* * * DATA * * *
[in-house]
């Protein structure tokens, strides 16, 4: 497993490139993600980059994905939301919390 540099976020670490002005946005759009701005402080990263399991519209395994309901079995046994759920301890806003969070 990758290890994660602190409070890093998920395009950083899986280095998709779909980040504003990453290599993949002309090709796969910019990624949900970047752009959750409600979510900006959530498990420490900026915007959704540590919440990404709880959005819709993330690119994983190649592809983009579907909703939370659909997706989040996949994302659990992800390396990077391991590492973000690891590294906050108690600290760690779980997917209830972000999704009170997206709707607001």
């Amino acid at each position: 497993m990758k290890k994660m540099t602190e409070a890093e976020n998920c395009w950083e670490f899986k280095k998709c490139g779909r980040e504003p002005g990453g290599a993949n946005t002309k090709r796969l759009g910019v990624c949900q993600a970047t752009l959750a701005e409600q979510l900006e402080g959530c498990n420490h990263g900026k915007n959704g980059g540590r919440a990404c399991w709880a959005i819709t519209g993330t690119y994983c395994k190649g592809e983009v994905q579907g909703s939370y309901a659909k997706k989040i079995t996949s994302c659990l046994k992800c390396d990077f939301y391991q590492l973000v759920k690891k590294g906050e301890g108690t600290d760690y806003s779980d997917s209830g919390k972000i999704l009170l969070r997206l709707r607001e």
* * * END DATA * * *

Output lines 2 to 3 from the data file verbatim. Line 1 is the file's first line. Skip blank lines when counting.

């Protein structure tokens, strides 16, 4: 497993490139993600980059994905939301919390 540099976020670490002005946005759009701005402080990263399991519209395994309901079995046994759920301890806003969070 990758290890994660602190409070890093998920395009950083899986280095998709779909980040504003990453290599993949002309090709796969910019990624949900970047752009959750409600979510900006959530498990420490900026915007959704540590919440990404709880959005819709993330690119994983190649592809983009579907909703939370659909997706989040996949994302659990992800390396990077391991590492973000690891590294906050108690600290760690779980997917209830972000999704009170997206709707607001």
């Amino acid at each position: 497993m990758k290890k994660m540099t602190e409070a890093e976020n998920c395009w950083e670490f899986k280095k998709c490139g779909r980040e504003p002005g990453g290599a993949n946005t002309k090709r796969l759009g910019v990624c949900q993600a970047t752009l959750a701005e409600q979510l900006e402080g959530c498990n420490h990263g900026k915007n959704g980059g540590r919440a990404c399991w709880a959005i819709t519209g993330t690119y994983c395994k190649g592809e983009v994905q579907g909703s939370y309901a659909k997706k989040i079995t996949s994302c659990l046994k992800c390396d990077f939301y391991q590492l973000v759920k690891k590294g906050e301890g108690t600290d760690y806003s779980d997917s209830g919390k972000i999704l009170l969070r997206l709707r607001e």